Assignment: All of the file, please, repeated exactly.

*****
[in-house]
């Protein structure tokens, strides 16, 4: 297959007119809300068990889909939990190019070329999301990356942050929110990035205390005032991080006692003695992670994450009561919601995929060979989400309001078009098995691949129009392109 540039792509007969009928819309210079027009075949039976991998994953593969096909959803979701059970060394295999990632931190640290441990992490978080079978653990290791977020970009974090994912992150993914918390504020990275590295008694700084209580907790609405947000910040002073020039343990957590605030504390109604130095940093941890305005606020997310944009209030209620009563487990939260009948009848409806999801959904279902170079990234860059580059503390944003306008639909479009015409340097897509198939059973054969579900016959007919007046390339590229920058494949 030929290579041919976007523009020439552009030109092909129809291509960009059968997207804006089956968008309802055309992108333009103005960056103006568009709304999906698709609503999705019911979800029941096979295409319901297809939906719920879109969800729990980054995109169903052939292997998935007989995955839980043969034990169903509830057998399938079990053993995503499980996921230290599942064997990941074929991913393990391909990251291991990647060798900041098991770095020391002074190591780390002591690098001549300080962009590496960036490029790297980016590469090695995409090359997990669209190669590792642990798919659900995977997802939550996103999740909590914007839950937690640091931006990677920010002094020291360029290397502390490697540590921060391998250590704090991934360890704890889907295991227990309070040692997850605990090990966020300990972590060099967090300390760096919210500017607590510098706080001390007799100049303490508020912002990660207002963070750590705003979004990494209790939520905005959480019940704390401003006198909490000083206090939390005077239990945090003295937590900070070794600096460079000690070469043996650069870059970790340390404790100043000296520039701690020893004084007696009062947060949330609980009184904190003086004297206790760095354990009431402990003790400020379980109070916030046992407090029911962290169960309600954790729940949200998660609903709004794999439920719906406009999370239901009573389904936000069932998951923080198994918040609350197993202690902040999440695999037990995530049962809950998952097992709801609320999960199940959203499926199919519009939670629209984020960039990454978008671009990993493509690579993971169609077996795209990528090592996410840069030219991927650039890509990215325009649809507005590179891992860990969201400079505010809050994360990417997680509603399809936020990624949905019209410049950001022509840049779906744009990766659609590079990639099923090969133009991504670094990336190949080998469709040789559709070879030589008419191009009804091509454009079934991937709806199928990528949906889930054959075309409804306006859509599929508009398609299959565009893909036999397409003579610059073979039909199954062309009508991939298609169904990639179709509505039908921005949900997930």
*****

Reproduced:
[in-house]
């Protein structure tokens, strides 16, 4: 297959007119809300068990889909939990190019070329999301990356942050929110990035205390005032991080006692003695992670994450009561919601995929060979989400309001078009098995691949129009392109 540039792509007969009928819309210079027009075949039976991998994953593969096909959803979701059970060394295999990632931190640290441990992490978080079978653990290791977020970009974090994912992150993914918390504020990275590295008694700084209580907790609405947000910040002073020039343990957590605030504390109604130095940093941890305005606020997310944009209030209620009563487990939260009948009848409806999801959904279902170079990234860059580059503390944003306008639909479009015409340097897509198939059973054969579900016959007919007046390339590229920058494949 030929290579041919976007523009020439552009030109092909129809291509960009059968997207804006089956968008309802055309992108333009103005960056103006568009709304999906698709609503999705019911979800029941096979295409319901297809939906719920879109969800729990980054995109169903052939292997998935007989995955839980043969034990169903509830057998399938079990053993995503499980996921230290599942064997990941074929991913393990391909990251291991990647060798900041098991770095020391002074190591780390002591690098001549300080962009590496960036490029790297980016590469090695995409090359997990669209190669590792642990798919659900995977997802939550996103999740909590914007839950937690640091931006990677920010002094020291360029290397502390490697540590921060391998250590704090991934360890704890889907295991227990309070040692997850605990090990966020300990972590060099967090300390760096919210500017607590510098706080001390007799100049303490508020912002990660207002963070750590705003979004990494209790939520905005959480019940704390401003006198909490000083206090939390005077239990945090003295937590900070070794600096460079000690070469043996650069870059970790340390404790100043000296520039701690020893004084007696009062947060949330609980009184904190003086004297206790760095354990009431402990003790400020379980109070916030046992407090029911962290169960309600954790729940949200998660609903709004794999439920719906406009999370239901009573389904936000069932998951923080198994918040609350197993202690902040999440695999037990995530049962809950998952097992709801609320999960199940959203499926199919519009939670629209984020960039990454978008671009990993493509690579993971169609077996795209990528090592996410840069030219991927650039890509990215325009649809507005590179891992860990969201400079505010809050994360990417997680509603399809936020990624949905019209410049950001022509840049779906744009990766659609590079990639099923090969133009991504670094990336190949080998469709040789559709070879030589008419191009009804091509454009079934991937709806199928990528949906889930054959075309409804306006859509599929508009398609299959565009893909036999397409003579610059073979039909199954062309009508991939298609169904990639179709509505039908921005949900997930």